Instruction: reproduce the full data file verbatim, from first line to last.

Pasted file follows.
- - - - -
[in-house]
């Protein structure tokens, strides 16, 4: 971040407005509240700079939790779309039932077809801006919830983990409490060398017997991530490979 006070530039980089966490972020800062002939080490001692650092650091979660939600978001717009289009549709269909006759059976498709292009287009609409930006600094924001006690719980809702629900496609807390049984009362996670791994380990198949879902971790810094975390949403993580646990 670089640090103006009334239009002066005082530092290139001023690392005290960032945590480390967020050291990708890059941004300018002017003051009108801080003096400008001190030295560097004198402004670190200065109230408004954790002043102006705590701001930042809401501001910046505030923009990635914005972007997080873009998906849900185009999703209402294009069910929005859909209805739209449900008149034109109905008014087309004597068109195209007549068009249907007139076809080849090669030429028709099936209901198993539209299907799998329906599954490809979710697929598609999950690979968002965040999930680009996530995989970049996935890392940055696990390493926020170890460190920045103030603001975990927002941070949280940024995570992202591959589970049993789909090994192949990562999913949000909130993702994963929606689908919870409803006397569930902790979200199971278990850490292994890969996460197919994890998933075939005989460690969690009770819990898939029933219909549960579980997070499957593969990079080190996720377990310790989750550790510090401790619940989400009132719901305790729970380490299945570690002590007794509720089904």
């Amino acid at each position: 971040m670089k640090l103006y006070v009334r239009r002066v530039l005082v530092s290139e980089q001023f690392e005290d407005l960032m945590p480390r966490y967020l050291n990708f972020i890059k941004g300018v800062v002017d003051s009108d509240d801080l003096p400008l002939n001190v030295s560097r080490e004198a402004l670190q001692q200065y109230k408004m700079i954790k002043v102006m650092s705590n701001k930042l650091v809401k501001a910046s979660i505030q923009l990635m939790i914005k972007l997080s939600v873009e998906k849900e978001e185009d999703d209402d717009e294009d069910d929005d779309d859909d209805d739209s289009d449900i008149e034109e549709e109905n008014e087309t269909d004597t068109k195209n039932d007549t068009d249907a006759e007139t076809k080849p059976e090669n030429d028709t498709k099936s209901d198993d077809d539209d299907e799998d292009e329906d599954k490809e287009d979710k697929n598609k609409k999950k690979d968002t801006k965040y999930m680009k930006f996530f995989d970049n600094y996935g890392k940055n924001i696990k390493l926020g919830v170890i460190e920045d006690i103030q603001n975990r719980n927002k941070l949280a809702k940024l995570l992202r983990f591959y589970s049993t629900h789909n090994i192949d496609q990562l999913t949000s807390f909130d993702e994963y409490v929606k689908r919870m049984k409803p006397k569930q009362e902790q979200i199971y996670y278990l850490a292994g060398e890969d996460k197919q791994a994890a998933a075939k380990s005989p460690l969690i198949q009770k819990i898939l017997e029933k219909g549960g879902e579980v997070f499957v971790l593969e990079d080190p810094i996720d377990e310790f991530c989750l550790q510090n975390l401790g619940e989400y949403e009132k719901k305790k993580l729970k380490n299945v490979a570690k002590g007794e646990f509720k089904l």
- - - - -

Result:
[in-house]
């Protein structure tokens, strides 16, 4: 971040407005509240700079939790779309039932077809801006919830983990409490060398017997991530490979 006070530039980089966490972020800062002939080490001692650092650091979660939600978001717009289009549709269909006759059976498709292009287009609409930006600094924001006690719980809702629900496609807390049984009362996670791994380990198949879902971790810094975390949403993580646990 670089640090103006009334239009002066005082530092290139001023690392005290960032945590480390967020050291990708890059941004300018002017003051009108801080003096400008001190030295560097004198402004670190200065109230408004954790002043102006705590701001930042809401501001910046505030923009990635914005972007997080873009998906849900185009999703209402294009069910929005859909209805739209449900008149034109109905008014087309004597068109195209007549068009249907007139076809080849090669030429028709099936209901198993539209299907799998329906599954490809979710697929598609999950690979968002965040999930680009996530995989970049996935890392940055696990390493926020170890460190920045103030603001975990927002941070949280940024995570992202591959589970049993789909090994192949990562999913949000909130993702994963929606689908919870409803006397569930902790979200199971278990850490292994890969996460197919994890998933075939005989460690969690009770819990898939029933219909549960579980997070499957593969990079080190996720377990310790989750550790510090401790619940989400009132719901305790729970380490299945570690002590007794509720089904």
């Amino acid at each position: 971040m670089k640090l103006y006070v009334r239009r002066v530039l005082v530092s290139e980089q001023f690392e005290d407005l960032m945590p480390r966490y967020l050291n990708f972020i890059k941004g300018v800062v002017d003051s009108d509240d801080l003096p400008l002939n001190v030295s560097r080490e004198a402004l670190q001692q200065y109230k408004m700079i954790k002043v102006m650092s705590n701001k930042l650091v809401k501001a910046s979660i505030q923009l990635m939790i914005k972007l997080s939600v873009e998906k849900e978001e185009d999703d209402d717009e294009d069910d929005d779309d859909d209805d739209s289009d449900i008149e034109e549709e109905n008014e087309t269909d004597t068109k195209n039932d007549t068009d249907a006759e007139t076809k080849p059976e090669n030429d028709t498709k099936s209901d198993d077809d539209d299907e799998d292009e329906d599954k490809e287009d979710k697929n598609k609409k999950k690979d968002t801006k965040y999930m680009k930006f996530f995989d970049n600094y996935g890392k940055n924001i696990k390493l926020g919830v170890i460190e920045d006690i103030q603001n975990r719980n927002k941070l949280a809702k940024l995570l992202r983990f591959y589970s049993t629900h789909n090994i192949d496609q990562l999913t949000s807390f909130d993702e994963y409490v929606k689908r919870m049984k409803p006397k569930q009362e902790q979200i199971y996670y278990l850490a292994g060398e890969d996460k197919q791994a994890a998933a075939k380990s005989p460690l969690i198949q009770k819990i898939l017997e029933k219909g549960g879902e579980v997070f499957v971790l593969e990079d080190p810094i996720d377990e310790f991530c989750l550790q510090n975390l401790g619940e989400y949403e009132k719901k305790k993580l729970k380490n299945v490979a570690k002590g007794e646990f509720k089904l």